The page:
Bill 150 addresses this issue directly by abolishing section 148 of the ADFPS, which provides that no more than 20 per cent of the shares or voting rights connected to a brokerage firm may be held, directly or indirectly, by financial groups or financial institutions (including insurers). This prohibition would be replaced by the notion of "significant interest" by a financial group or a financial institution in the decisions or the equity capital of an insurance brokerage firm. "Significant interest" can be defined as a shareholder’s ability to exercise 20 per cent or more of the voting rights over shares issued by that firm. The holding of shares issued by that firm representing 20 per cent or more of its equity capital also constitutes a "significant interest" in a firm’s equity capital.
It is specified that this amendment does not have the effect of prohibiting any financing agreement or any service contract between a financial institution (or a financial group) and a brokerage firm. Finally, it should be noted that a "significant interest" will also be considered to be in place when voting rights or shares are held by legal persons related to the financial institution or the financial group.
The Bill also distinguishes between two types of insurance brokerage businesses, thereby aligning the Quebec regulation with that generally found in other Canadian provinces.
The amended ADFPS will distinguish between "dommages” (i.e. property and casualty insurance) brokerage firms whose role is to offer products from several different insurers and agencies limited to the sale of insurance products underwritten by only a handful of insurers or a single insurer.
Both agencies and brokerage firms will be required to register with the AMF as one of these two designations. In both cases, "a damage insurance agency" or "a damage insurance brokerage firm" will be required to disclose, on its website and in its communications with its clients, the names of the insurers for which it offers insurance products. If they are bound by an exclusive contract with one insurer in particular, this information as well as the products included in the contract must also appear on the website of the agency or in its communications with clients.
Furthermore, any insurance brokerage firm will now be required (in order to maintain the "brokerage firm" designation) to offer clients products from at least four (4) insurers who do not belong to the same financial group, for each insurance proposal received. If it cannot disclose to the AMF the information demonstrating that it made every effort to comply with this provision, it may be required by the AMF to change its registration from "brokerage firm" to "agency" and even be required by the AMF to enter into an exclusive contract with an insurer. The AMF may also require the agency to comply with the publication requirements on its website and in its communications with clients regarding its new status.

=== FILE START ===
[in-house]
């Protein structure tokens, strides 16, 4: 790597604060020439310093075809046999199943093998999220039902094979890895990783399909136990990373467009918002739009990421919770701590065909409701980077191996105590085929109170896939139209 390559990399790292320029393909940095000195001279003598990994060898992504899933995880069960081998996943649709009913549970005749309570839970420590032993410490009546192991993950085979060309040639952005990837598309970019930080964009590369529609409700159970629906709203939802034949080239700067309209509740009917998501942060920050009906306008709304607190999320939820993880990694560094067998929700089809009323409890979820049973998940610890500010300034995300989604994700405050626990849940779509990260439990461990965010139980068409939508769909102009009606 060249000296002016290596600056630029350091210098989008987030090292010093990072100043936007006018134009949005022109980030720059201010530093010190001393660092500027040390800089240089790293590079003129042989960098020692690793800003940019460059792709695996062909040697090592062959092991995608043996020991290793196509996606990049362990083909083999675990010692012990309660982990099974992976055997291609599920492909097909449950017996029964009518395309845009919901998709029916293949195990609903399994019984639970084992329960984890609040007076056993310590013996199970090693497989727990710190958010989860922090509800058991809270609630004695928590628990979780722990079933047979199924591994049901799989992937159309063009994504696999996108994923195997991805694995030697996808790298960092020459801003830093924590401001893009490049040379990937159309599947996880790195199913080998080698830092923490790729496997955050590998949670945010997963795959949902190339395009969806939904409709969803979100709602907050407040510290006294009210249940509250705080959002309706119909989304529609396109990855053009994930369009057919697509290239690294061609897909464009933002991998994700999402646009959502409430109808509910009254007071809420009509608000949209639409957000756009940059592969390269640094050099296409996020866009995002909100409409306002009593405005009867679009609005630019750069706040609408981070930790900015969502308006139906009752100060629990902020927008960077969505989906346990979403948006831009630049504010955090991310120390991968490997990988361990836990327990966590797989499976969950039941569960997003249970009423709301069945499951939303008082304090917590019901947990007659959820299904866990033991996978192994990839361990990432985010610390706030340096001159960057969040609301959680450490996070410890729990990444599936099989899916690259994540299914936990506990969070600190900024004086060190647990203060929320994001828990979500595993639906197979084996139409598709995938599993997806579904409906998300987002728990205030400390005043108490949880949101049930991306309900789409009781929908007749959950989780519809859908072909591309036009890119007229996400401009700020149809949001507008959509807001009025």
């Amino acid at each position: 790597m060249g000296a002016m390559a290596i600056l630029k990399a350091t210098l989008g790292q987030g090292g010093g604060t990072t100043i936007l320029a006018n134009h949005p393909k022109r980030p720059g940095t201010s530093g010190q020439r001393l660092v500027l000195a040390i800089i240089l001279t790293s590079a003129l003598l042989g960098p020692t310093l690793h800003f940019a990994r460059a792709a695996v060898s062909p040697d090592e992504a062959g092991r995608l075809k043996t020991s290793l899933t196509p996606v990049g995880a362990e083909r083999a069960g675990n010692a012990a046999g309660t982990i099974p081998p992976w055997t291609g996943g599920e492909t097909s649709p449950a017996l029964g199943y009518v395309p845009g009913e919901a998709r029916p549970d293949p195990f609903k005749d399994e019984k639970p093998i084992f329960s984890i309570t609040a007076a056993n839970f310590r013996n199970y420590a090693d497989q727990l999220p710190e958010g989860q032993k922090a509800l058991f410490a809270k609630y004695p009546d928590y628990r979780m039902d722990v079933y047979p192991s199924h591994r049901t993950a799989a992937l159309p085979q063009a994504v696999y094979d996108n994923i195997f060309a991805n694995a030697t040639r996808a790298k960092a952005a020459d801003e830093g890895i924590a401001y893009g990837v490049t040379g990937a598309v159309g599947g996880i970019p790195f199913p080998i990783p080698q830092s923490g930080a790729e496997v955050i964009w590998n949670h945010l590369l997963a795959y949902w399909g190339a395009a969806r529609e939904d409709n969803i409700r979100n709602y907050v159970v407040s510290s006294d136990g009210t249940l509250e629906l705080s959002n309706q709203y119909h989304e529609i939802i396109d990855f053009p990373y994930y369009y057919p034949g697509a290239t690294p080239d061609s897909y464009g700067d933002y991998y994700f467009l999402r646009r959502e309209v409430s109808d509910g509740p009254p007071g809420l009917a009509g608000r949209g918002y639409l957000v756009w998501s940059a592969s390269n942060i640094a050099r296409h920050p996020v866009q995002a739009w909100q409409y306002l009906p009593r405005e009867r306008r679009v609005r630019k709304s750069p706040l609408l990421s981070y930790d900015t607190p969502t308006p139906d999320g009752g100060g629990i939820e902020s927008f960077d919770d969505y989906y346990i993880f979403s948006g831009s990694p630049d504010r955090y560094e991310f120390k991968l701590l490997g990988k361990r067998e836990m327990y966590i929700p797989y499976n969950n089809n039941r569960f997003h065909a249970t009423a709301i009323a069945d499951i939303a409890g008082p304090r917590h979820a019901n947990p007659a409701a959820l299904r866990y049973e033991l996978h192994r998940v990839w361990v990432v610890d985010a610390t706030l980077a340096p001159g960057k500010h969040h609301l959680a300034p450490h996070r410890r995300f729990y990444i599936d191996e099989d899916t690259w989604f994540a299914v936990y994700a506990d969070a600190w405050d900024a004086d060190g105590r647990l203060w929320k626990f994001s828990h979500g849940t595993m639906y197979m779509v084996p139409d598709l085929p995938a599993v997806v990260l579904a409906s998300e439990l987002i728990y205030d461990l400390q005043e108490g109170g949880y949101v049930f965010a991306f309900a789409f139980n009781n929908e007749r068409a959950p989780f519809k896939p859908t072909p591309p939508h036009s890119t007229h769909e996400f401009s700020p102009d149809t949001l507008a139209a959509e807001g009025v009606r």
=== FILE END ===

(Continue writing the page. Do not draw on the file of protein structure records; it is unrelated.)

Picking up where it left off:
On April 11, 2018, Mr. Yi Gang, the new governor of the People’s Bank of China, spoke at a sub-forum “Normalization of Monetary Policy" during the Boao Forum for Asia Annual Conference 2018 and announced a number of measures and timeline on more financial sectors opening, following President Xi’s high-level speech regarding further opening of Chinese financial market on April 11.
According to Governor Yi, the following measures are expected to be put in place in the next few months by June 30, 2018:
The following measure is expected to be put in place by end of 2018.
The European Union and the United States have notified each other that all procedures have been completed to enable the bilateral agreement on prudential measures relating to insurance and reinsurance (the Agreement) to enter into force. Accordingly, notice has now been published in the Official Journal of the European Union stating that the Agreement entered into force on April 4, 2018.
Historically, US states have been able to impose collateral requirements where risks are ceded to European reinsurers. This has been applied as a consumer protection measure. Collateral can be up to 100 per cent of the risk reinsured, depending on the US state (some states have a sliding scale). The covered agreement was signed by representatives from the EU and the US on September 22, 2017. The agreement will principally benefit European reinsurers by progressively (over five years from formal adoption) removing collateral requirements. In addition, however, US reinsurers will no longer need to have a local presence in the EU in order to cover EU risks.
The text, negotiated by the Commission on the basis of a mandate approved by the Council in April 2015, includes provisions on: